Wednesday, February 22, 2017

I Met God

I saw a man in a suit walking up to a street woman. He placed a bag next to her. She was nodding out, and so didn't notice him.

I approached him and asked, "I don't mean to disturb you, but she's my friend and I don't want her harmed. If you don't mind, what's in the bag?"

He said, "I don't mind. There's a few sandwiches in there, some candy bars, a warm coat, a Fred Meyer's card and a hundred dollars in an envelope marked 'for a hotel.'"

My eyes widened. "You're very generous. I just need to let you know that she's a heroin addict, so most of that money will go up her arm. She might use some of it for a motel so she could be safe for the night."

He shrugged, "Maybe so. What she does with it is her responsibility. But I lived on the street once, and I used. A man gave me a hundred dollars for Christmas once and I used it on drugs. When I recovered, I realized that he had given me love straight from God, and I wasted it. I wept for a day. From that point on, I made a decision that I would follow God's love. It took me a while, but I quit the drugs because I couldn't focus on God's love. I followed around a homeless advocate who was always feeding people and she showed me her work. Eventually, I helped her with her work, and she got me a job at a shelter.

"I realize that God's love is to just give freely. God gives sunshine to everyone-- it doesn't matter if they are on drugs or a banker or a cop or a priest. He doesn't play favorites. He gives life to us all. I want to reflect God's love.

"Perhaps she'll wake up, like I did, and realize that God's love has touched her. And she'll choose to follow that love, like I did."

As I watched him walk away, I realize that he was the embodiment of God. I don't know if God lives in him, or he is creating God out of the love he has. But the light in him is divine.

Thursday, February 16, 2017


Love is not a still well, waiting for the thirsty to dip in and be quenched.

Love is a spring that flows into a stream, always emptied, always filled.

Should the emptying cease, the flowers would be flooded.

Should the filling cease, the land would be desert. 


Each of us seeking a life of love must recognize that we are not love.  Love flows through us. We must seek a source of love and an outlet of love.

Our source might be divine, it might be a community of support, it might be powerful writing, it might be meditation.  We must seek our source, or else our love will wither.  This source is Spirit, it is that outside of us which enlivens the best within ourselves.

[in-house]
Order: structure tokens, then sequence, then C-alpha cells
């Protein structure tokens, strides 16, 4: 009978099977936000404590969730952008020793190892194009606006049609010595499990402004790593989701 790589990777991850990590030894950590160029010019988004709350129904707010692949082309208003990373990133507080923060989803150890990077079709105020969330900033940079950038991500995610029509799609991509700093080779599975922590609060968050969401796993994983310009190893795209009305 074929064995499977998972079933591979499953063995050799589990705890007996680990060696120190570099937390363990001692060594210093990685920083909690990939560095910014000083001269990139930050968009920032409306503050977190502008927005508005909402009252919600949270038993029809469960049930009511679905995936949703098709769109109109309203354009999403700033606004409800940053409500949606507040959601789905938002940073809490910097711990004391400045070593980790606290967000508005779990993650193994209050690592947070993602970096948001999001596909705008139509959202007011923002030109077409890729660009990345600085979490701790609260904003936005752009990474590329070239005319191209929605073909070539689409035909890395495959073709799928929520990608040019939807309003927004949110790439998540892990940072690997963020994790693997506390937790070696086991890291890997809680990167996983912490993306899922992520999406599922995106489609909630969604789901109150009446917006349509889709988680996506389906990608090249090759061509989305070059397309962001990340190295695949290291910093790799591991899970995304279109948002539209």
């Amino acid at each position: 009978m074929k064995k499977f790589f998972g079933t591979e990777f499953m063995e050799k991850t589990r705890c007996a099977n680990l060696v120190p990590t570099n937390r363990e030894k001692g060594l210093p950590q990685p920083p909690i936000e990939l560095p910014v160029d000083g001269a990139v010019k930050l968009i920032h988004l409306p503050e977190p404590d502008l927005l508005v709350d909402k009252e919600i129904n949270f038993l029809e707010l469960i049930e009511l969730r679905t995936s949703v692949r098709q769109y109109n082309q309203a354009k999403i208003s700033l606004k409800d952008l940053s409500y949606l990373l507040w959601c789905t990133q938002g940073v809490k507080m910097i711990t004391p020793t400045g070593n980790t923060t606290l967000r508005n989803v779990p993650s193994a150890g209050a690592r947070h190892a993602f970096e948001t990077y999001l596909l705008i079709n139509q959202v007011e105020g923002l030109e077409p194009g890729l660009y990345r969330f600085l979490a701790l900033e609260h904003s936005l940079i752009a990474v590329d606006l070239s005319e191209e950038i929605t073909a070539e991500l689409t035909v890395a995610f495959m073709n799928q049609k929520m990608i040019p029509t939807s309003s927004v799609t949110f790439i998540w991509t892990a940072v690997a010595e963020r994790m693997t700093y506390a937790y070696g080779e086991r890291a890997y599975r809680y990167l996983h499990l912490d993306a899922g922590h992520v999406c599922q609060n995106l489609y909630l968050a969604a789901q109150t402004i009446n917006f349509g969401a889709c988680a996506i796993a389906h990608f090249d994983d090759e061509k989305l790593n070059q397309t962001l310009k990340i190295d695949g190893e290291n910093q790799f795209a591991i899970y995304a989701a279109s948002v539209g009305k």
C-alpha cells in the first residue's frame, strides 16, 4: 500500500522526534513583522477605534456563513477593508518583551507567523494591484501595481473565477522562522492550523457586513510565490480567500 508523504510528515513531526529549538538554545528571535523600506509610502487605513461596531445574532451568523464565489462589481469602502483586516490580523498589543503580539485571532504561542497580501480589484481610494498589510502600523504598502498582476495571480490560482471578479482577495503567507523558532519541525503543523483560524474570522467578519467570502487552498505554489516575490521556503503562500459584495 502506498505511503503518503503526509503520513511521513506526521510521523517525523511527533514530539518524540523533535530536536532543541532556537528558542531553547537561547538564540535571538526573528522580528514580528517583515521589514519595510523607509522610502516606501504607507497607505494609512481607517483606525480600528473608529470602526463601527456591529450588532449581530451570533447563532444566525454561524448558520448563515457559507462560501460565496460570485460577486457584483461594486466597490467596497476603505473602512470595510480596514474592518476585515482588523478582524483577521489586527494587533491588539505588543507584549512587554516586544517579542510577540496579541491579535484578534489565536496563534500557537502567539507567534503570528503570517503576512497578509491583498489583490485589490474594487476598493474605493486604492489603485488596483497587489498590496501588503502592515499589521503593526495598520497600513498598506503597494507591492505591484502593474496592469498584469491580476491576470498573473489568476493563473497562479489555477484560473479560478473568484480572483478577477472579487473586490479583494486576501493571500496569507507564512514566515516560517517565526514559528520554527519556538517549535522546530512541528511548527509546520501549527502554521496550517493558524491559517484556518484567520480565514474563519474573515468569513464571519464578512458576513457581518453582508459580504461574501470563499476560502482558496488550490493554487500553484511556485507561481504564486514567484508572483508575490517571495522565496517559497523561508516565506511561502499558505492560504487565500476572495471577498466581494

At times our source will wither, and we receive nothing from our once-dependable flow of love. We must seek another.  We must not demand a source to continually provide us with love.  They gave us love as long as they had it.  A specific source must be allowed to be re-charged or, at times, to pass away.  Then we seek another source.


It is just as essential for us to find a place to give our love.  We must allow the love within us to be firmly attentive to others who need us as a source of love.  We give because we can give; we forgive because we wish to heal; we protect because we are family members.  Love is action that says, "Live! Live and thrive!"

It is in this giving that love flourishes. If we receive love in gallons, but offer it in thimblefuls, then we do not ever know we have love.  We are constantly feeling a lack, always seeking to be filled.  We must have a balance between receiving and giving.

To be a spring of love is to both receive and give, to be a container through which love passes.  We take from one source and so become a source to another container who then passes on to another.  True love is not a loving person, but a community of springs, all providing for one another.

Tuesday, February 14, 2017

Against Hate

It is not enough to be reactionary. 

Criticism, protest, satire points out what is wrong, but cannot, by itself, create what is right.

In order to make a better world, we must form community based on love.

Sunday, February 12, 2017


It is seeking refreshment
in an ocean of salt.

It is looking for truth
on a flat, black canvas.

It is lingering hope
in a hangman's knot.

It is piercing one's heart
and all pass by.

It is deep conversation
at a drive-thru speaker.

A life devoid of love
is less than a shadow in a mirror.

Thursday, February 9, 2017

The Good, the True and the Loving

We will disagree about what is good and what is true. There is only one best in a given situation, and only one truth, but our viewpoint on that changes somewhat from the perspective we look at it. To pursue the good or truth alone is to engage in endless arguments.
The closest to truth we will ever achieve to place love first in our lives. The closest to good we will ever see is allowing love to become more and more prevalent in our actions.
Pursue love, not truth.

Thursday, February 2, 2017

A Foundational Guide to the Books of the Hebrew Scriptures

Old TestamentThe previous agreement with God’s people. Stories and laws and sermons about and to the people of Israel before 400BC. 39 books.
A sh**ton of screwed up people listening to God

Beginnings—Latin. Beginnings of humanity and the people of God— Adam through Joseph.
When you ask people if they've read the Bible, this is actually the part they read.  Well, at least a few chapters.

Going out—Greek. The deliverance of God’s people from slavery in Egypt, the first commands and the building of the Tabernacle.
Great story... until you get past the ten commandments.  The second half of the book is all laws and a detailed description of the tabernacle.  Really?  Really?

Book of the Levites—Latin. Commands of the temple cult: sacrifices, priests, basic laws for all ethnic groups in God’s people.
It begins with butchering animals. It's only downhill from there.  Wait till you get to chapter 18.

 Census—English. Stories of the wanderings of the children of Israel in the wilderness for 40 years and sundry laws.
Look, just skip the counting of the tribes, unless you like reading lists of names that mean nothing to you. The good stuff begins at chapter 11.  Start there.

 Second law—Greek. The lectures of Moses to the children of Israel before they entered the promised land.
Moses whines like a old guy at McDonalds.